- Pictured above is the Brazilian player Neymar, whose theatrics at the 2018 World Cup became something of a meme, with even the press criticizing how much he was diving. This perhaps worked against him though, as the times he was actually fouled the referees did not call it because of his reputation for this trope.
- It is creeping into American Football as well. Briefly, each team gets three time-outs per half. However, if a player is injured, the officials call a time out that is not charged to either team. Thus the well-timed "cramp," often induced by a look to the coaches on the sideline. This is somewhat balanced by the rule that a player who is "injured" has to sit out at least one play, and (in some circumstances) can also cause a 10 second run-off of the game clock.
- Demonstrated in Rosencrantz and Guildenstern Are Dead when Guildenstern seizes the Player's dagger and tries to stab him to death. Guildenstern thinks the Player has been Killed Off for Real, when the Tragedians start applauding and congratulating the Player on a death scene well played. (He considers his own performance "merely competent.")
- In Punch-Out!!, especially the Wii version, boxers react in differing degrees to punches; depending on how you hit them, they'll either stand there stunned and take a flurry, take one hit and back off, or, depending on if you knock them down with a jab or a body blow, get sent flying or twirling backwards instead of merely falling over as real boxers usually do. Of course, the comical reactions are there to help the player and give them a rush from clobbering their opponent.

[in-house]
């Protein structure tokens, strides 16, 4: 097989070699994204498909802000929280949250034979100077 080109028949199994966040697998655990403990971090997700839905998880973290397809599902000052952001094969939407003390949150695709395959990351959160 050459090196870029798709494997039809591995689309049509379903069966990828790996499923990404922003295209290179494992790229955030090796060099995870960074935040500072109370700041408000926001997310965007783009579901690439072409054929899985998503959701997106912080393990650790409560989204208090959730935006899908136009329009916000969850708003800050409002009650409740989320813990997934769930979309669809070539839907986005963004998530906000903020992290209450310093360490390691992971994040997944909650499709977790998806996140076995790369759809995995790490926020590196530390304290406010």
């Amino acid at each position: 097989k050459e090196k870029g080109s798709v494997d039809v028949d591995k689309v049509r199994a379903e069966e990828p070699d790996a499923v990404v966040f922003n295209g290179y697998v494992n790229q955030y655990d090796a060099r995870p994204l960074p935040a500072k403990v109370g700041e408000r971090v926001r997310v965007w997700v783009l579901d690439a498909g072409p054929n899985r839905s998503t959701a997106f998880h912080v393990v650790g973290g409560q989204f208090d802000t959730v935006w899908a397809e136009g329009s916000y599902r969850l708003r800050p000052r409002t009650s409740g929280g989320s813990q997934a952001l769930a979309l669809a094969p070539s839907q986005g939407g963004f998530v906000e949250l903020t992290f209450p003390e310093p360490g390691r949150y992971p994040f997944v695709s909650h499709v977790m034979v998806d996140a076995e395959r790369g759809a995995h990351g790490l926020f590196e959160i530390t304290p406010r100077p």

- In the Disgaea series, recurring character Axel has his "My Heart Shakes" special attack, which places him and his target in a movie shoot where he builds up energy in a ridiculously flashy manner before stumbling into his victim with a punch that does zero damage and makes a comical sound effect. The target proceeds to hurt themselves by overdoing the theatrics, reeling backwards before exploding.
- Exaggerated in an episode of SpongeBob SquarePants, when Patrick fakes a fight with SpongeBob for the sake of making him look tough enough to be admitted into a bar. He somehow manages to get a black eye, loses some teeth, gets hit with some Metronomic Man Mashing, and finally, gets a wedgie before being punted into the distance; all without SpongeBob so much as laying a finger on him (which gets lampshaded by an impressed onlooker).